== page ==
Johnston County was formed in 1746 from Craven County. It is named for Gabriel Johnston, royal governor of North Carolina from 1734 to 1752.
Johnston County, North Carolina offers great connections to history, entertainment, dining, lodging, and outlet shopping, along with a generous helping of true southern hospitality. Located midway between New York and Florida on I-95 and at the cross-roads of I-95 and I-40, Johnston County connects the nation's North and South with East and West. Its location places it only a two-hour drive from Atlantic Coast Beaches and a four-hour drive from the Blue Ridge Mountains.
Statistics, Population, and other useful information.
Johnston County is home to eleven towns, listed alphabetically: Archer Lodge, Benson, Clayton, Four Oaks, Kenly, Micro, Pine Level, Princeton, Selma, Smithfield (county seat ca. 1771), and Wilson's Mills.
The Bentonville Battlefield State Historic Site is the location of the last major battle of the Civil War and the largest military engagement ever fought on North Carolina soil. Atkinson's Mill is a working gristmill dating back 240 years. The Tobacco Farm Life Museum preserves an authentic slice of eastern North Carolina's rural heritage. The Ava Gardner Museum celebrates the career of the film legend who was born and raised near Smithfield. The Johnston County Heritage Center preserves the history and material culture of Johnston County with an exceptional collection of materials that includes 2,000 books, 800 reels of microfilm, 300 maps and atlases, 50,000 photographic images, 400 private collections of books and papers, and vertical files on genealogy, biography, and local history. Shoppers far and wide visit the 75 discount outlets and shops at Factory Stores of America in Smithfield. For more information about what to see and do in Johnston County, see the Johnston County Visitors Bureau web site.
Operating under the philosophy that every child can learn when a school system respects the individuality of each learner, Johnston County Schools structures their curriculum, programs, and staff to foster a flame for learning within every child that will last a lifetime. In the elementary schools, children learn by hands-on observation, a literature-based reading program, and a process-oriented writing program. In the middles, core academic teacher teams, teacher-based guidance programs, and exploratory curriculum courses strive to make use of the best features of both elementary and high school programs to serve this unique age group.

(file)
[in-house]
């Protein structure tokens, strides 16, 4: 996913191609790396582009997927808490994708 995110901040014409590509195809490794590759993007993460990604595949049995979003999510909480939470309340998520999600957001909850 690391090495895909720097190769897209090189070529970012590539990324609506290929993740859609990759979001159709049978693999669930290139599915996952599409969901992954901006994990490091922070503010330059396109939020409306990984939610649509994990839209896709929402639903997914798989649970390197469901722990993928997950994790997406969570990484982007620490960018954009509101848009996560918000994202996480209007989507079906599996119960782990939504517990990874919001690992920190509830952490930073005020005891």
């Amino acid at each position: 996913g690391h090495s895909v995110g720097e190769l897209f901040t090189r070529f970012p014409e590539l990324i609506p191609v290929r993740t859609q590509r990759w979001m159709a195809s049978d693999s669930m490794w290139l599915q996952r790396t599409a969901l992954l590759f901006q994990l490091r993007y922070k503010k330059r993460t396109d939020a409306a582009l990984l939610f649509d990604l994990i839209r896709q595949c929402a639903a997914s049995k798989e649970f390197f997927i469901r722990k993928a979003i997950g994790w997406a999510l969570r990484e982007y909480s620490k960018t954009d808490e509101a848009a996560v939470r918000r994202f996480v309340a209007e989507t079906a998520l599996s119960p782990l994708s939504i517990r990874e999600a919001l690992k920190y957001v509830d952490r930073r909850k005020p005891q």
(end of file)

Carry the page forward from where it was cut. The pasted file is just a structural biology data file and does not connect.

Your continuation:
Since 1969 Johnston Community College has been providing an affordable higher education alternative that has helped thousands of the region's adult population become better equipped for the job market, while also providing a means for local citizens to earn high school diplomas and learn special skills to improve their quality of life. The college transfer program helps many young people cut the often insurmountable costs of a college education and at the same time ease the transition from high school to a four-year college.
The communities of Johnston County have many things in common--a relaxed atmosphere and friendly people. From community festivals to sporting events, Johnston County is a kaleidoscope of unique sights, sounds, ideas and experiences complemented by a colorful array of rural and small-town history and culture.
For more information on Johnston County Government, contact:
Rick Hester, County Manager
P.O. Box 1049
Smithfield, NC 27577
Formed in 1746 from Craven County; named in honor of Gabriel Johnston, Royal Governor of North Carolina 1734-1752.
795 square miles, North Carolina's eleventh largest county
370 feet, near Clayton History
East-central part of North Carolina; bounded by Wilson, Wayne, Sampson, Harnett, Wake and Nash counties.
Archer Lodge, Benson, Clayton, Four Oaks, Kenly, Micro, Pine Level, Princeton, Selma, Smithfield and·Wilson's Mills
Smithfield, formed in 1777
172, 595 (2011); fastest growing county in North Carolina in the last ten years; in top 100 fastest growing counties in United States during same period.
Neuse River, Little River
The Johnston County Visitors Bureau is the county-wide destination marketing organization responsible for promotion of all tourism-related visitor industry businesses to attract and serve visitors to Johnston County. The Johnston County Visitors Bureau is funded by a 3% county-wide occupancy tax paid by visitors staying in lodging properties and 100% is remitted to the bureau for promotion and tourism development purposes. In addition, the towns of Smithfield, Selma, Kenly and Benson have an a dedicated 2% occupancy tax that is utilized exclusively for each town's marketing programs.
For more information about the Johnston County Visitors Bureau, contact:
Donna Bailey-Taylor, CDME
235-A East Market Street
Smithfield, NC 27577
toll free: 1-800-441-7829